Naturhistorisk Museum · Wilhelm Meyers Allé 210, Universitetsparken, 8000 Arhus C · Tlf 86129777 · email@example.com · www.nathist.dk
A Wilder Mols Laboratory
Welcome to a wild experiment with nature. With the support of the Danish Nature Fund, we have removed all the existing small fences, i.e. artificial boundaries between woods and open land, and replaced them with a single fence around the whole area. Galloway cattle and Exmoor ponies now roam freely inside the enclosure all year round, and they behave as wild animals. This means that all year round they have to live on plants, bushes and trees, and that they can easily run a kilometer or two without meeting a fence. This so-called rewilding project aims at securing biodiversity, or the many rare plants and small animals that live in these areas.
Winter without food.
The idea of rewilding is to come as close as possible to natural processes. We do it because land in a wild and ‘disorderly’ natural state provides more habitats for animals and plants. In the wild, trees are allowed to grow old and die of old age. There are lots of large herbivores such as horses and cattle, and in the wild, the grazing animals are not fed, even in winter. They are easily able to find their own food, even in the severest winter months, unless there are too many animals for the available food. We will make sure this does not happen. The animals may be hungry, but they will not die of hunger. We will be the ‘wolf’ that reduces the population.
What will happen?
On most areas of grassland, domestic animals are put out to grass in the summer months. The number of domestic animals is primarily determined by how much grass is available in the summer. The animals eat everything, including the flowers.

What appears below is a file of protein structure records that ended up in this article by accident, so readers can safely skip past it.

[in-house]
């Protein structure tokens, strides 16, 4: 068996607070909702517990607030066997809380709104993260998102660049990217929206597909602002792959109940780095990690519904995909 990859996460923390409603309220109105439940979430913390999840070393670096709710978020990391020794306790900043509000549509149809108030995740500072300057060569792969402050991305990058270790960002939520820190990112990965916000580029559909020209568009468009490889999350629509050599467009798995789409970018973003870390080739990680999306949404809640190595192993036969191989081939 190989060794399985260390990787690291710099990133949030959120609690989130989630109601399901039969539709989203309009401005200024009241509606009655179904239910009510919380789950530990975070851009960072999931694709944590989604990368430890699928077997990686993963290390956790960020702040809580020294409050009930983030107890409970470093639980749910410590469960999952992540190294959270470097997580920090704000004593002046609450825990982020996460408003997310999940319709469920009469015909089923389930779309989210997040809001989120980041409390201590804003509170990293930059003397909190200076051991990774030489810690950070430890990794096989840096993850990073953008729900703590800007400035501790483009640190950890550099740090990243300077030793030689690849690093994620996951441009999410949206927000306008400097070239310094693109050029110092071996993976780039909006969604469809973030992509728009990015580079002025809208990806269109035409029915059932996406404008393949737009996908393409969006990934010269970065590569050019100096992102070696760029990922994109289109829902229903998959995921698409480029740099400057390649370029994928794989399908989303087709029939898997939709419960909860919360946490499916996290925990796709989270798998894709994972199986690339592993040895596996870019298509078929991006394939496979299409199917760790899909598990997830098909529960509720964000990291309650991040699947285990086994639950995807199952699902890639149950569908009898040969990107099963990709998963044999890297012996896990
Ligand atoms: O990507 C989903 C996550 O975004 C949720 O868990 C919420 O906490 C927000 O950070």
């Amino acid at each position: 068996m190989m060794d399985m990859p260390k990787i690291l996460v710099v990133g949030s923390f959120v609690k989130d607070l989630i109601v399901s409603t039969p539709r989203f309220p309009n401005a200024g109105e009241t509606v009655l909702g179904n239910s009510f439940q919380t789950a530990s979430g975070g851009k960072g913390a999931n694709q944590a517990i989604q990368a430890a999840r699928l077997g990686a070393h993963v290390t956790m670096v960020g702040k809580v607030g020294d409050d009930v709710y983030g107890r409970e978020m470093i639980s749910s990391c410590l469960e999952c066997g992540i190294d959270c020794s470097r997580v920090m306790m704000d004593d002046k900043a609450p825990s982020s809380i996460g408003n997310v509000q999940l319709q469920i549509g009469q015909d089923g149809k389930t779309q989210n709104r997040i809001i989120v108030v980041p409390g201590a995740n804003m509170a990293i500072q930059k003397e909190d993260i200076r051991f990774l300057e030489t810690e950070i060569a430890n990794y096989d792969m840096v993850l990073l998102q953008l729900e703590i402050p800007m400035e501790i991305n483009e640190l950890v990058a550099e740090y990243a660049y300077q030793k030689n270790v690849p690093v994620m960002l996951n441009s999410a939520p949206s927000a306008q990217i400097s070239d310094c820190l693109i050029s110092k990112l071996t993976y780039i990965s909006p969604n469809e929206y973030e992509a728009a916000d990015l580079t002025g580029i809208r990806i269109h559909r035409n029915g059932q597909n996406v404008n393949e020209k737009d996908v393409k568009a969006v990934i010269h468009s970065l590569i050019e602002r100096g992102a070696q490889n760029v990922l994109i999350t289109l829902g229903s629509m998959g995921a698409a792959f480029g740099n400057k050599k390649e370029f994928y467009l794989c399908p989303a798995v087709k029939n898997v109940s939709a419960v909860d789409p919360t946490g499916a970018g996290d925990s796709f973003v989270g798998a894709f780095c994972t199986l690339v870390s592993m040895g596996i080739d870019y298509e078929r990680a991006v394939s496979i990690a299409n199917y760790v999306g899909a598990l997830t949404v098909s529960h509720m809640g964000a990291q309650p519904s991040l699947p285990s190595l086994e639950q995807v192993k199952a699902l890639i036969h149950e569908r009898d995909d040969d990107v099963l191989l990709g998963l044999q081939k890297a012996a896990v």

Many areas end up with very few flowers, and are poor habitats for butterflies and bees. In wild conditions, the horses and cattle eat everything in winter, but not in summer. They leave the flowers for the pollinating insects, and leave manure everywhere, all year, which is much appreciated by dung beetles.
Research has been carried out at Mols Laboratory since the 1940s. Among other things, the effects of various forms of grazing have been studied in small, limited areas. Now the whole area is being brought into play at once, and new methods are being used to investigate the effects on a large scale.
Selected ponies and cows will be fitted with a SATNAV transmitter, so that they can be followed round the enclosure. The areas will be mapped by drones, and developments in insect populations can be followed by DNA analyses. We will probably think of other things, too.
Why precisely here?
This rewilding project is the first to be carried out in an area with an abundance of rare species, which has been closely monitored by researchers for decades. We expect that when the ponies and cattle wear on the grass, bushes and trees and bite them down, many rare species will benefit. Mols Laboratory will therefore be one of the places where we can learn most about how rewilding affects our threatened natural life. We are excited – and slightly anxious – but we look forward to sharing the results with you.
What about you?
When you go inside the fence, you will be among wild cattle and horses. They must be treated with due respect, which means you must keep your distance from them. Naturally, feeding the animals is forbidden; that is the whole point of rewilding. But otherwise you can simply enjoy the experience.
Exmoor ponies and Galloway cattle
Exmoor ponies are the oldest and most primitive breed, and herds of these ponies still live wild on Exmoor in southern England. The breed has existed since before the Ice Age, and it has survived because it was isolated in moorland areas, where it has only changed slightly. The animals are intelligent and have a friendly temperament. They are a powerfully-built, strong and enduring breed. Adult ponies grow to a maximum height of 125 cm (12 hands). The ponies came to Mols Laboratory in 2016.
Galloway cattle come originally from south-west Scotland, and are suited to living outdoors all year round. The breed is naturally hornless, and has a thick inner layer of fur, which enables the animals to survive in the wettest winters. The cattle came to Mols Laboratory in 1972.
Book your workshop at the Mols Laboratory
The Mols Laboratory offers beautiful surroundings for workshops and other stays of professional relevance - with 50 beds in 25 nice rooms and various workshop facilities.